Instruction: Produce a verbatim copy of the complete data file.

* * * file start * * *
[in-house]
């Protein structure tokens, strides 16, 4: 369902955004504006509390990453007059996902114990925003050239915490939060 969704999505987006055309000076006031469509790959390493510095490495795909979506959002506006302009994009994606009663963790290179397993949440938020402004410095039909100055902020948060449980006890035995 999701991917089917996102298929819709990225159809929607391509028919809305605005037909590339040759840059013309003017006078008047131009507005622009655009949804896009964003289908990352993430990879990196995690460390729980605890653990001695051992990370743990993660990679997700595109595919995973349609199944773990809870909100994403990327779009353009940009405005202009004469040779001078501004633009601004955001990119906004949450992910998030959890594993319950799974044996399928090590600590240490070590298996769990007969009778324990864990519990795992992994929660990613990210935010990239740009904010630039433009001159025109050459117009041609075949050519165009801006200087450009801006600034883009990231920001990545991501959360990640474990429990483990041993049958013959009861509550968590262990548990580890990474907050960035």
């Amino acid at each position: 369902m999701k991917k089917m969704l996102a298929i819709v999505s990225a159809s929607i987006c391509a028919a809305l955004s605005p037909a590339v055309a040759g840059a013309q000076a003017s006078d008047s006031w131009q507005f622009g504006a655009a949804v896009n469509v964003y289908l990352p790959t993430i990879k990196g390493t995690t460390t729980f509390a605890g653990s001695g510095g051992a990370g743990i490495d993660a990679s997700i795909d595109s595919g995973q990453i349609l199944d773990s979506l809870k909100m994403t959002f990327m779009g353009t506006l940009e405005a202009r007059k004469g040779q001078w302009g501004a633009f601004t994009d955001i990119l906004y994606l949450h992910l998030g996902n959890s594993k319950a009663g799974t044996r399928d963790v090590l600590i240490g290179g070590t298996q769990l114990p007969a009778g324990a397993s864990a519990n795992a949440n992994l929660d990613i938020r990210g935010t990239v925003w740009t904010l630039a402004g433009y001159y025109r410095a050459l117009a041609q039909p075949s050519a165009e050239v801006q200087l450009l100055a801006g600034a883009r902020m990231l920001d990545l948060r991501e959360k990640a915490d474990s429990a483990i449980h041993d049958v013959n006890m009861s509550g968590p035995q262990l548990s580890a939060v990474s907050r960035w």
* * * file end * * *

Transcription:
[in-house]
């Protein structure tokens, strides 16, 4: 369902955004504006509390990453007059996902114990925003050239915490939060 969704999505987006055309000076006031469509790959390493510095490495795909979506959002506006302009994009994606009663963790290179397993949440938020402004410095039909100055902020948060449980006890035995 999701991917089917996102298929819709990225159809929607391509028919809305605005037909590339040759840059013309003017006078008047131009507005622009655009949804896009964003289908990352993430990879990196995690460390729980605890653990001695051992990370743990993660990679997700595109595919995973349609199944773990809870909100994403990327779009353009940009405005202009004469040779001078501004633009601004955001990119906004949450992910998030959890594993319950799974044996399928090590600590240490070590298996769990007969009778324990864990519990795992992994929660990613990210935010990239740009904010630039433009001159025109050459117009041609075949050519165009801006200087450009801006600034883009990231920001990545991501959360990640474990429990483990041993049958013959009861509550968590262990548990580890990474907050960035």
């Amino acid at each position: 369902m999701k991917k089917m969704l996102a298929i819709v999505s990225a159809s929607i987006c391509a028919a809305l955004s605005p037909a590339v055309a040759g840059a013309q000076a003017s006078d008047s006031w131009q507005f622009g504006a655009a949804v896009n469509v964003y289908l990352p790959t993430i990879k990196g390493t995690t460390t729980f509390a605890g653990s001695g510095g051992a990370g743990i490495d993660a990679s997700i795909d595109s595919g995973q990453i349609l199944d773990s979506l809870k909100m994403t959002f990327m779009g353009t506006l940009e405005a202009r007059k004469g040779q001078w302009g501004a633009f601004t994009d955001i990119l906004y994606l949450h992910l998030g996902n959890s594993k319950a009663g799974t044996r399928d963790v090590l600590i240490g290179g070590t298996q769990l114990p007969a009778g324990a397993s864990a519990n795992a949440n992994l929660d990613i938020r990210g935010t990239v925003w740009t904010l630039a402004g433009y001159y025109r410095a050459l117009a041609q039909p075949s050519a165009e050239v801006q200087l450009l100055a801006g600034a883009r902020m990231l920001d990545l948060r991501e959360k990640a915490d474990s429990a483990i449980h041993d049958v013959n006890m009861s509550g968590p035995q262990l548990s580890a939060v990474s907050r960035w």